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In a divorce, who keeps the pet?

On Behalf of | Nov 27, 2017 | High Asset Divorce

Approximately 50 percent of marriages in the United States end in divorce, and approximately 60 percent of American households own a pet. It should go without saying that many couples that are divorcing also have pets.

This raises an important question: When a couple is divorcing, who gets to keep the pet?

Pets are factoring into divorce agreements more and more often, according to the American Academy of Matrimonial Lawyers. While you may consider your dog or cat a member of the family, they are still legally considered property. Therefore, a court may incorporate the ownership of an animal into its decision regarding property division.

When a court decides which spouse gets to keep a pet, there are a few important questions that it takes into consideration, such as:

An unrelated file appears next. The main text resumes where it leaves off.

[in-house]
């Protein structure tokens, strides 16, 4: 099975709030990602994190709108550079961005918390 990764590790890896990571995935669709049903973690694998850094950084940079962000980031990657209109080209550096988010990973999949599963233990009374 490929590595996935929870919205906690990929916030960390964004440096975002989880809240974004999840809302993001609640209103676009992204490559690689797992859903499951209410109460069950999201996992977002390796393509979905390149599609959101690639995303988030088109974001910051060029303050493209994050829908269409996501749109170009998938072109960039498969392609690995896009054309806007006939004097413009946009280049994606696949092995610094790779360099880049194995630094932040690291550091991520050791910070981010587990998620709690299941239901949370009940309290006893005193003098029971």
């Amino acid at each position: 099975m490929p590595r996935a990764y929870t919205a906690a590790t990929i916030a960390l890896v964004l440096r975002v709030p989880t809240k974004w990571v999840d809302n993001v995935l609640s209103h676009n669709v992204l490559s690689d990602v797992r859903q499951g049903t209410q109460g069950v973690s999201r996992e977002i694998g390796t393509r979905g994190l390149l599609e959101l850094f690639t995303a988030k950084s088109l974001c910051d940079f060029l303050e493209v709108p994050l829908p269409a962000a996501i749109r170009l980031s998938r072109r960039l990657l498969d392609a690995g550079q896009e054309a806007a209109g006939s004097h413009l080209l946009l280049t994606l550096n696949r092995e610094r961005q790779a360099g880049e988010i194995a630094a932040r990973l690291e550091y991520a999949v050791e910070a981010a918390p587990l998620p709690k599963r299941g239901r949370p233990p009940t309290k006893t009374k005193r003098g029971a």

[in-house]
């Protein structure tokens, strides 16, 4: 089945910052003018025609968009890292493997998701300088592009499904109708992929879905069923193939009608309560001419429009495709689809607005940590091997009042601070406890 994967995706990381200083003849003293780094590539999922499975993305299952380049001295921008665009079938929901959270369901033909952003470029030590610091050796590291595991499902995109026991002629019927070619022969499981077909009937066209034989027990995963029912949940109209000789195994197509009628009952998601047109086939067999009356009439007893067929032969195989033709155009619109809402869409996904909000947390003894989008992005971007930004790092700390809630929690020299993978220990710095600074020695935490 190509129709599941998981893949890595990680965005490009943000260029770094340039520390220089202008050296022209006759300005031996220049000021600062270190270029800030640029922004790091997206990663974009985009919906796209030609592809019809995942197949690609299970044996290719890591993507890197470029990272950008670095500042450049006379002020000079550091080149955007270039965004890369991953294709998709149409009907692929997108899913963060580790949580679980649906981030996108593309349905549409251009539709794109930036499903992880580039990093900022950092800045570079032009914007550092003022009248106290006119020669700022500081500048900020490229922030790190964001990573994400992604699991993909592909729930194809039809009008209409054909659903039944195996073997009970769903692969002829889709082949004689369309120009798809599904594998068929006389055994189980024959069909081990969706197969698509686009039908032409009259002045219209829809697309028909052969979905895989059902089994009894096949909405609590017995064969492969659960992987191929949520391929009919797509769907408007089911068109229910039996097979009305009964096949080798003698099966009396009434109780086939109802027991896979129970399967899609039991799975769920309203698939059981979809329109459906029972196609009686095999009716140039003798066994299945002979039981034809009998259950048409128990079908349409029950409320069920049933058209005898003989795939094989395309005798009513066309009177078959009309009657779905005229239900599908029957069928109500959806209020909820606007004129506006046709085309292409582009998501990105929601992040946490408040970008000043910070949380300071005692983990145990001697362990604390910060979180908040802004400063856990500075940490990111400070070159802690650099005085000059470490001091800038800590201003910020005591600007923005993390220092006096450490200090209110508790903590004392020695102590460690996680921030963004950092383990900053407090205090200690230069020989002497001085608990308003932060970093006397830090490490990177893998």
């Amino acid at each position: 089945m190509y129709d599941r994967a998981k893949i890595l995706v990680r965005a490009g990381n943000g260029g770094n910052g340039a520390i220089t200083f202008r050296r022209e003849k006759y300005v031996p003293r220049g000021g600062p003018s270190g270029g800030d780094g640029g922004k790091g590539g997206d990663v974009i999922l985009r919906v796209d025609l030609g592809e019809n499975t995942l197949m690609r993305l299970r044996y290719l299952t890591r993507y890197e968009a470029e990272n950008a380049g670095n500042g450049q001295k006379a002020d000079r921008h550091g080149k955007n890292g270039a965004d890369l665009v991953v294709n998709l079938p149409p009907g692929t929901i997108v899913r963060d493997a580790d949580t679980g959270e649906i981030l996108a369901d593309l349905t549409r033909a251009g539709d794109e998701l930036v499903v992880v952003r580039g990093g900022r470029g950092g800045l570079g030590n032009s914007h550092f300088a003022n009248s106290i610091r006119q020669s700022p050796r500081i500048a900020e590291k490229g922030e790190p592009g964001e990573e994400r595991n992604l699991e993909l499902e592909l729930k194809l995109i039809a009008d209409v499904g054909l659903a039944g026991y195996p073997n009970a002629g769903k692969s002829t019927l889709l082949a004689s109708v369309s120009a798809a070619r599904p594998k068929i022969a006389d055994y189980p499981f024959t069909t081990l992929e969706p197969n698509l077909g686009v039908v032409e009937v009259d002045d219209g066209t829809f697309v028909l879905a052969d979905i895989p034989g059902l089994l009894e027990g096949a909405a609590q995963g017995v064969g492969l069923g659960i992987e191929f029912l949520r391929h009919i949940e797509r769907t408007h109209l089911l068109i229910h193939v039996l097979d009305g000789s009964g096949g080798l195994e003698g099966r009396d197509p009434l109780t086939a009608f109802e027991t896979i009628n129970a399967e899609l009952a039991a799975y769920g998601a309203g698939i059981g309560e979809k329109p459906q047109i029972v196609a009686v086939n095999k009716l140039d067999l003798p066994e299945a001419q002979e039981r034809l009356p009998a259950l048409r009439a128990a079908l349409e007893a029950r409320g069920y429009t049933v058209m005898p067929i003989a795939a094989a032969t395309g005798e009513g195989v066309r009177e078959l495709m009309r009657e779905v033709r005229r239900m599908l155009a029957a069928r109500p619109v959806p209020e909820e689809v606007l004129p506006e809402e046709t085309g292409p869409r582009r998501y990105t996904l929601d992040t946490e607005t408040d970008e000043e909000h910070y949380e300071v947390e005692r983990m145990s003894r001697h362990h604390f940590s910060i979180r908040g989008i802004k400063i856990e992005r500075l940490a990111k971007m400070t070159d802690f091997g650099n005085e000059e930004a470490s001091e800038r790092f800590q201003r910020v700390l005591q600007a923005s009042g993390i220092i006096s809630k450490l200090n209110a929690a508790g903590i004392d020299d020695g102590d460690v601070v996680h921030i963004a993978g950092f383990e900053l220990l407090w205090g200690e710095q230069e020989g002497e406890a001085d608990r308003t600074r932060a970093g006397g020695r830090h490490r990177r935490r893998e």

Who does the pet belong to?

The spouse who purchased or adopted the pet is usually the spouse who will get to keep it. This is especially applicable to pets who were adopted before the marriage.

Who took care of the pet?

The court will also consider who cared for the pet: Who purchased pet supplies; who took it to the veterinarian; who walked it, cleaned up after it, and fed it. Even if your spouse is the one who originally adopted the animal, you may have a case for ownership if you can demonstrate that your spouse was neglectful and you became the primary caretaker.

What about pets and children?

If you have children from your marriage, their custody arrangement can also play an important role in the fate of your pet. If your furry friend was a big part of the children’s lives, then it may be in the best interest of the children and pet alike to keep them together.

Which spouse would be the best caretaker?

The wellbeing of the animal are at stake in a divorce: If your spouse has a hectic lifestyle that involves a lot of travel and an unpredictable schedule, then they may not be able to care for a pet as well as you could. Your lifestyle and ability to care for an animal will likely influence the court’s decision regarding pet ownership.


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